Dmytro Bulatov, 35, a member of Automaidan, a group of car owners that has taken part in the protests against President Viktor Yanukovych, went missing January 22.He was discovered outside Kiev yesterday and told rescuers that his kidnappers kept him in the dark for more than a week, beat him severely, nailed him to a cross and sliced off a piece of ear, before eventually dumping him in a forest.
Torture: Dmytro Bulatov told rescuers that his kidnappers kept him in the dark for more than a week, beat him severely, nailed him to a cross and sliced off a piece of his ear
Ukrainian opposition leader Vitali Klitschko speaks to Dmytro Bulatov in the Kiev hospital where he is receiving treatment after the alleged kidnapping
Dmytro Bulatov's badly swollen hands appeared to show nail marks from his alleged crucifixion
Opposition leader Petro Poroshenko (right) rushed to the hospital where Bulatov (left) was taken
Footage shows his face and clothes covered in blood and his swollen hands showing nail marks.
Opposition leader Petro Poroshenko rushed to the hospital where Bulatov was taken last night. 'Dmytro asked to pass his greetings to everyone and to say that he has not been broken and will not be broken,' Poroshenko told Channel 5.
'That he is full of energy and despite the fact that he body was been beaten, Dmitry's spirit is strong.'
Police said they have opened an investigation and said the car he was driving when he disappeared had been found.
Bulatov is among three activists whose disappearances have shocked the country, especially after one of them was found dead.
Before and after: Dmytro Bulatov is a member of Automaidan, a group of car owners that has taken part in the protests against President Viktor Yanukovych
The former boxer and now senior Ukrainian opposition figure Vitali Klitschko visits Dmytro Bulakow in hospital
Klitschko visited his fellow opposition leader just hours after Bulatov was discovered badly injured in a forest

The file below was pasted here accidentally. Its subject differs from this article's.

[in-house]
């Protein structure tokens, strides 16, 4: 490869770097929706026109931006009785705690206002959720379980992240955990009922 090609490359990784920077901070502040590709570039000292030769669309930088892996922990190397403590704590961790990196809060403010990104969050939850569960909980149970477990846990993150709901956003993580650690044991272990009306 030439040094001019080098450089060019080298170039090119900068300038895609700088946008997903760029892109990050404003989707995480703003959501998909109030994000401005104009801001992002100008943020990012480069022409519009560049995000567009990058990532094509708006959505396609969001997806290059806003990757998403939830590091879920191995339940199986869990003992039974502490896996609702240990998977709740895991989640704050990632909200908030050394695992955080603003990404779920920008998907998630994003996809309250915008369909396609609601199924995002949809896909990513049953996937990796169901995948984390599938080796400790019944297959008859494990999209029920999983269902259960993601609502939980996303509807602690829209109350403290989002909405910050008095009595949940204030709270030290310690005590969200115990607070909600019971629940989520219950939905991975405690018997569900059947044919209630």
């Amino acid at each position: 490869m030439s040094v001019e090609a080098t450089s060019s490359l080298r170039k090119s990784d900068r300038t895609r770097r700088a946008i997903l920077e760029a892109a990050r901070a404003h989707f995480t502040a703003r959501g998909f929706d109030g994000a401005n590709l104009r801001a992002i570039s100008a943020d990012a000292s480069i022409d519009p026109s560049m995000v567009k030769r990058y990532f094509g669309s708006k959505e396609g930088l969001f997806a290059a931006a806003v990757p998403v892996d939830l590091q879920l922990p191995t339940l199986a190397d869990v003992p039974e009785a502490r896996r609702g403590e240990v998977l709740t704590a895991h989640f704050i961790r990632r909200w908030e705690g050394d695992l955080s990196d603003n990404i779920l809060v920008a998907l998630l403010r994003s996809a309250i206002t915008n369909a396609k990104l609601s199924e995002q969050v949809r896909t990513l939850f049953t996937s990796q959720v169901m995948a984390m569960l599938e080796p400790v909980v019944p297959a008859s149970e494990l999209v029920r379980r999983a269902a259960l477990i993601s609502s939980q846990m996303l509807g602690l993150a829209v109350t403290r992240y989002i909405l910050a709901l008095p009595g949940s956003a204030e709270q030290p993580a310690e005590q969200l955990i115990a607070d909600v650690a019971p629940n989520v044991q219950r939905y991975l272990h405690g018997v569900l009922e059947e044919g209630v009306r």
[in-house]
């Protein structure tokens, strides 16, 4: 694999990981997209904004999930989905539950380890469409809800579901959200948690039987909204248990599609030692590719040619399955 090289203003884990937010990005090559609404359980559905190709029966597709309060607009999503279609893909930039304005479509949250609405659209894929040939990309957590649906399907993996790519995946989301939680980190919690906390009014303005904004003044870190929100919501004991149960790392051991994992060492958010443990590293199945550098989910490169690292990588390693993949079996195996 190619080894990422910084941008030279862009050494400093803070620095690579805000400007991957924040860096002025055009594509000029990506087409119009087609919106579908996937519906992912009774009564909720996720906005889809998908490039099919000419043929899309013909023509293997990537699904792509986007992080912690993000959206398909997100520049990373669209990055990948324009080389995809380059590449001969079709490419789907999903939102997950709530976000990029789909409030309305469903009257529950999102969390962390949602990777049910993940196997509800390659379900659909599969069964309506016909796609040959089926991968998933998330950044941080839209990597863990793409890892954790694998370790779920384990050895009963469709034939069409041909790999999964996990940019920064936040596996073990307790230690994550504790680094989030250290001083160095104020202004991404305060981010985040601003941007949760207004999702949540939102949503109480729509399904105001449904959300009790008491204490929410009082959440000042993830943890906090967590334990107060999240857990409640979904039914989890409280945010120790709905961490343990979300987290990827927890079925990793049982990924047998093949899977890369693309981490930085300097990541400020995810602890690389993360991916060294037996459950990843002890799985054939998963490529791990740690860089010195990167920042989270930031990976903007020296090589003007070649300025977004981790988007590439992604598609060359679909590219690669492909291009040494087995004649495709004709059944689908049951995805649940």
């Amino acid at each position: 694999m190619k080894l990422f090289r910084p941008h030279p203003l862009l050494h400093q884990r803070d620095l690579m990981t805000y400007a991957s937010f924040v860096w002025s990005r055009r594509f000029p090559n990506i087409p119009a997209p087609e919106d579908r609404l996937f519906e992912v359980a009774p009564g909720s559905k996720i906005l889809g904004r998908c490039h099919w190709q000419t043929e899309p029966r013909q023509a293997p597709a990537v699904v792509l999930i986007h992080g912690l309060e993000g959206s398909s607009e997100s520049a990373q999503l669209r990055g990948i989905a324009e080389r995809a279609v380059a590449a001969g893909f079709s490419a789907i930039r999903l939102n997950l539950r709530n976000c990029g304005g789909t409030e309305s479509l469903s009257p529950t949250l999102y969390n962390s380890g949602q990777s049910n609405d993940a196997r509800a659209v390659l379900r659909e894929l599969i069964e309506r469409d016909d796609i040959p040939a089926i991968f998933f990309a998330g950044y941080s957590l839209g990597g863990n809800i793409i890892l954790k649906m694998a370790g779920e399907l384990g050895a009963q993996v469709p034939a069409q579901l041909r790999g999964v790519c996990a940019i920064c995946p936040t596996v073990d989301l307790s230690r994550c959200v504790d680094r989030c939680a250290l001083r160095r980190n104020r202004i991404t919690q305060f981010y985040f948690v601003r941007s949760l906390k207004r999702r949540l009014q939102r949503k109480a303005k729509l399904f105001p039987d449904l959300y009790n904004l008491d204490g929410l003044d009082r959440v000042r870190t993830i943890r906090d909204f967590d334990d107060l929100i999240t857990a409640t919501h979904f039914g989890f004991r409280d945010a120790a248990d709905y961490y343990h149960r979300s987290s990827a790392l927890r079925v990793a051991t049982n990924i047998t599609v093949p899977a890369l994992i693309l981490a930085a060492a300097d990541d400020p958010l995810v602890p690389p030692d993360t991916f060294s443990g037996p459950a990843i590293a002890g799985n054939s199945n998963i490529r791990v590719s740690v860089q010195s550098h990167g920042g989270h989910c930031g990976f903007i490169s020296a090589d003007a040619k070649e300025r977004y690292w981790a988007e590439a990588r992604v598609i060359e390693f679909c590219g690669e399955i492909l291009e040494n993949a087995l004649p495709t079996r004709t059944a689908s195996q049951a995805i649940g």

Opposition activist Dmytro Bulatov says there isn't a spot on his body that wasn't beaten by his kidnappers
Lutsenko was kidnapped from a hospital, where he had brought a fellow protester, Yuri Verbitsky, to be treated for an eye injury. Verbitsky was also beaten severely and was later discovered dead.
The disappearances prompted an outcry from protesters, who accused the government of intimidating the opposition.
The protests started after Yanukovych backed out of an agreement to deepen ties with the European Union in November, but quickly came to encompass an array of discontent over corruption, heavy-handed police and dubious courts.
A masked protester poses for pictures on the barricade during ongoing protests in Kiev
Tense: Riot police stand guard in front of anti-government protesters early this morning
Anti-government protesters warm themselves at a fire on a barricade early this morning
This week Yanukovych accepted the resignation of his Prime Minister Mykola Azarov and the parliament, which he controls, rescinded harsh anti-protest legislation that sparked last week's violence.
But a bill passed by Yanukovych's allies in parliament offered to grant amnesty to protesters only after they vacate scores of government-buildings they have seized across the country, a demand rejected by the opposition.